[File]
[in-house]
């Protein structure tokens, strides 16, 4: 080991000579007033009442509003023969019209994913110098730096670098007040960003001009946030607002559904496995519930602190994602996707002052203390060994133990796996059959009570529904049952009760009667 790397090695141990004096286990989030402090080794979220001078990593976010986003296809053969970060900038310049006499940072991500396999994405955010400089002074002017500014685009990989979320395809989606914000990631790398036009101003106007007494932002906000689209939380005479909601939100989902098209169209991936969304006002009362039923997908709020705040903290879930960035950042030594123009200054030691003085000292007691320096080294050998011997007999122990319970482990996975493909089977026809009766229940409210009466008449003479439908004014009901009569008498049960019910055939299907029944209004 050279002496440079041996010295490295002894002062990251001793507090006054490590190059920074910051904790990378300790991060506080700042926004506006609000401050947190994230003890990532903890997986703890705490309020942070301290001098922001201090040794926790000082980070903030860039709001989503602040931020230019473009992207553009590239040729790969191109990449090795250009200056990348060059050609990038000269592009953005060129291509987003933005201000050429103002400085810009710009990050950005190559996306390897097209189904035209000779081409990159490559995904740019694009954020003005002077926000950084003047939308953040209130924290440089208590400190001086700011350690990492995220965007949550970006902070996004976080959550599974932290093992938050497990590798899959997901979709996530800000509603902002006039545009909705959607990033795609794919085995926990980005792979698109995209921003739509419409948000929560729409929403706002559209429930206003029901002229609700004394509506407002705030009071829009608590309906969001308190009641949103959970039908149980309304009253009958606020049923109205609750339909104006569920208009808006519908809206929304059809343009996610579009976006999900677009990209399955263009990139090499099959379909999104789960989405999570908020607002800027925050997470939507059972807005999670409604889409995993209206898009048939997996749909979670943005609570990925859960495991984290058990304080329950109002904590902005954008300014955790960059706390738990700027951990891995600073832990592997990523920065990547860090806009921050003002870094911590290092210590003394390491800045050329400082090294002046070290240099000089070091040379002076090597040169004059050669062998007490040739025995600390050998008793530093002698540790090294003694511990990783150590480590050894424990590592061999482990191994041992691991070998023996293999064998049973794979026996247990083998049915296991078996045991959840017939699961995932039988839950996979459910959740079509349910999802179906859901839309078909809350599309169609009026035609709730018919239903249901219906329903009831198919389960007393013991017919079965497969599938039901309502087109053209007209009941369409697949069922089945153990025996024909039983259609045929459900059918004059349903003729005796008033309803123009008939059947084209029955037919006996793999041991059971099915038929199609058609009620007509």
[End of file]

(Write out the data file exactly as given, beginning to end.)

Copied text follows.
[in-house]
């Protein structure tokens, strides 16, 4: 080991000579007033009442509003023969019209994913110098730096670098007040960003001009946030607002559904496995519930602190994602996707002052203390060994133990796996059959009570529904049952009760009667 790397090695141990004096286990989030402090080794979220001078990593976010986003296809053969970060900038310049006499940072991500396999994405955010400089002074002017500014685009990989979320395809989606914000990631790398036009101003106007007494932002906000689209939380005479909601939100989902098209169209991936969304006002009362039923997908709020705040903290879930960035950042030594123009200054030691003085000292007691320096080294050998011997007999122990319970482990996975493909089977026809009766229940409210009466008449003479439908004014009901009569008498049960019910055939299907029944209004 050279002496440079041996010295490295002894002062990251001793507090006054490590190059920074910051904790990378300790991060506080700042926004506006609000401050947190994230003890990532903890997986703890705490309020942070301290001098922001201090040794926790000082980070903030860039709001989503602040931020230019473009992207553009590239040729790969191109990449090795250009200056990348060059050609990038000269592009953005060129291509987003933005201000050429103002400085810009710009990050950005190559996306390897097209189904035209000779081409990159490559995904740019694009954020003005002077926000950084003047939308953040209130924290440089208590400190001086700011350690990492995220965007949550970006902070996004976080959550599974932290093992938050497990590798899959997901979709996530800000509603902002006039545009909705959607990033795609794919085995926990980005792979698109995209921003739509419409948000929560729409929403706002559209429930206003029901002229609700004394509506407002705030009071829009608590309906969001308190009641949103959970039908149980309304009253009958606020049923109205609750339909104006569920208009808006519908809206929304059809343009996610579009976006999900677009990209399955263009990139090499099959379909999104789960989405999570908020607002800027925050997470939507059972807005999670409604889409995993209206898009048939997996749909979670943005609570990925859960495991984290058990304080329950109002904590902005954008300014955790960059706390738990700027951990891995600073832990592997990523920065990547860090806009921050003002870094911590290092210590003394390491800045050329400082090294002046070290240099000089070091040379002076090597040169004059050669062998007490040739025995600390050998008793530093002698540790090294003694511990990783150590480590050894424990590592061999482990191994041992691991070998023996293999064998049973794979026996247990083998049915296991078996045991959840017939699961995932039988839950996979459910959740079509349910999802179906859901839309078909809350599309169609009026035609709730018919239903249901219906329903009831198919389960007393013991017919079965497969599938039901309502087109053209007209009941369409697949069922089945153990025996024909039983259609045929459900059918004059349903003729005796008033309803123009008939059947084209029955037919006996793999041991059971099915038929199609058609009620007509």